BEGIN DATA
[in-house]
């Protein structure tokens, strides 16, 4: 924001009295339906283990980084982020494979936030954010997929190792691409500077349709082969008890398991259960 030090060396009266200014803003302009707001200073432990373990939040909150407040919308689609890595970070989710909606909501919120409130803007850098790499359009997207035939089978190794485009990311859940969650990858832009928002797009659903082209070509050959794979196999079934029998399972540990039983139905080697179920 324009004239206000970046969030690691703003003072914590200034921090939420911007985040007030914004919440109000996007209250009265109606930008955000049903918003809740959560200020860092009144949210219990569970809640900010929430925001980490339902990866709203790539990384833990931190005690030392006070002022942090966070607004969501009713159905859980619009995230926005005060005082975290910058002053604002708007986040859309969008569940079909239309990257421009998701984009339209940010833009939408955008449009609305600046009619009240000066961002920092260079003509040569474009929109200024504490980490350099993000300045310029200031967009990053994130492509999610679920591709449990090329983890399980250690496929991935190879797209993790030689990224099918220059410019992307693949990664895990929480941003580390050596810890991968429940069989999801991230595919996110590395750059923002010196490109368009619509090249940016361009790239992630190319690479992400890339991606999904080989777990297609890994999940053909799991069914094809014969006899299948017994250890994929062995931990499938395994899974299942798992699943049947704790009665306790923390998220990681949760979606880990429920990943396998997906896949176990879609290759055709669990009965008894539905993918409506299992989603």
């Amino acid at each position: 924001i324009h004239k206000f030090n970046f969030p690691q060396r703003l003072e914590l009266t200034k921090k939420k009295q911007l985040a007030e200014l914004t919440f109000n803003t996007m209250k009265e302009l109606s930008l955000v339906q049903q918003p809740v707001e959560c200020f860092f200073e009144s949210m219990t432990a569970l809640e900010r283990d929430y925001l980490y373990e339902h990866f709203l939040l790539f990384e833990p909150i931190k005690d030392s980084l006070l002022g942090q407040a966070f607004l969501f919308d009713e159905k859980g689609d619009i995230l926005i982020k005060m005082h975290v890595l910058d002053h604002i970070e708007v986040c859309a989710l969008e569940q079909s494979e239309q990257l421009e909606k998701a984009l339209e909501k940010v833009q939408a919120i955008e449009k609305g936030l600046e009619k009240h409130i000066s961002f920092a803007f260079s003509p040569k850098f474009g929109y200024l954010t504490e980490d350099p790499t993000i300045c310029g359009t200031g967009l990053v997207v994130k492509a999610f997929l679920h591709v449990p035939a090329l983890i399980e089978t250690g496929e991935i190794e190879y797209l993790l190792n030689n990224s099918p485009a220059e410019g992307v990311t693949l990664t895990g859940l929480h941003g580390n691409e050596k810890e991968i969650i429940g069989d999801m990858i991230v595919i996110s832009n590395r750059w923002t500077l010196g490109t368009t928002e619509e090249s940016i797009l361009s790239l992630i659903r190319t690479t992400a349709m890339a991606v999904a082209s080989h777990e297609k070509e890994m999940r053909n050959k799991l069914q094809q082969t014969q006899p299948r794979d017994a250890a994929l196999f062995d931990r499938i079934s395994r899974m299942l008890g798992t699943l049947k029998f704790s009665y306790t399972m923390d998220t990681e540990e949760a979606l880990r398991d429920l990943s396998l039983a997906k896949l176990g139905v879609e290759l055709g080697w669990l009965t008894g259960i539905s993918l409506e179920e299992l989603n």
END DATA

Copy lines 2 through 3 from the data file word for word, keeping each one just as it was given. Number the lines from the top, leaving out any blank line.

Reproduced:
């Protein structure tokens, strides 16, 4: 924001009295339906283990980084982020494979936030954010997929190792691409500077349709082969008890398991259960 030090060396009266200014803003302009707001200073432990373990939040909150407040919308689609890595970070989710909606909501919120409130803007850098790499359009997207035939089978190794485009990311859940969650990858832009928002797009659903082209070509050959794979196999079934029998399972540990039983139905080697179920 324009004239206000970046969030690691703003003072914590200034921090939420911007985040007030914004919440109000996007209250009265109606930008955000049903918003809740959560200020860092009144949210219990569970809640900010929430925001980490339902990866709203790539990384833990931190005690030392006070002022942090966070607004969501009713159905859980619009995230926005005060005082975290910058002053604002708007986040859309969008569940079909239309990257421009998701984009339209940010833009939408955008449009609305600046009619009240000066961002920092260079003509040569474009929109200024504490980490350099993000300045310029200031967009990053994130492509999610679920591709449990090329983890399980250690496929991935190879797209993790030689990224099918220059410019992307693949990664895990929480941003580390050596810890991968429940069989999801991230595919996110590395750059923002010196490109368009619509090249940016361009790239992630190319690479992400890339991606999904080989777990297609890994999940053909799991069914094809014969006899299948017994250890994929062995931990499938395994899974299942798992699943049947704790009665306790923390998220990681949760979606880990429920990943396998997906896949176990879609290759055709669990009965008894539905993918409506299992989603």
């Amino acid at each position: 924001i324009h004239k206000f030090n970046f969030p690691q060396r703003l003072e914590l009266t200034k921090k939420k009295q911007l985040a007030e200014l914004t919440f109000n803003t996007m209250k009265e302009l109606s930008l955000v339906q049903q918003p809740v707001e959560c200020f860092f200073e009144s949210m219990t432990a569970l809640e900010r283990d929430y925001l980490y373990e339902h990866f709203l939040l790539f990384e833990p909150i931190k005690d030392s980084l006070l002022g942090q407040a966070f607004l969501f919308d009713e159905k859980g689609d619009i995230l926005i982020k005060m005082h975290v890595l910058d002053h604002i970070e708007v986040c859309a989710l969008e569940q079909s494979e239309q990257l421009e909606k998701a984009l339209e909501k940010v833009q939408a919120i955008e449009k609305g936030l600046e009619k009240h409130i000066s961002f920092a803007f260079s003509p040569k850098f474009g929109y200024l954010t504490e980490d350099p790499t993000i300045c310029g359009t200031g967009l990053v997207v994130k492509a999610f997929l679920h591709v449990p035939a090329l983890i399980e089978t250690g496929e991935i190794e190879y797209l993790l190792n030689n990224s099918p485009a220059e410019g992307v990311t693949l990664t895990g859940l929480h941003g580390n691409e050596k810890e991968i969650i429940g069989d999801m990858i991230v595919i996110s832009n590395r750059w923002t500077l010196g490109t368009t928002e619509e090249s940016i797009l361009s790239l992630i659903r190319t690479t992400a349709m890339a991606v999904a082209s080989h777990e297609k070509e890994m999940r053909n050959k799991l069914q094809q082969t014969q006899p299948r794979d017994a250890a994929l196999f062995d931990r499938i079934s395994r899974m299942l008890g798992t699943l049947k029998f704790s009665y306790t399972m923390d998220t990681e540990e949760a979606l880990r398991d429920l990943s396998l039983a997906k896949l176990g139905v879609e290759l055709g080697w669990l009965t008894g259960i539905s993918l409506e179920e299992l989603n």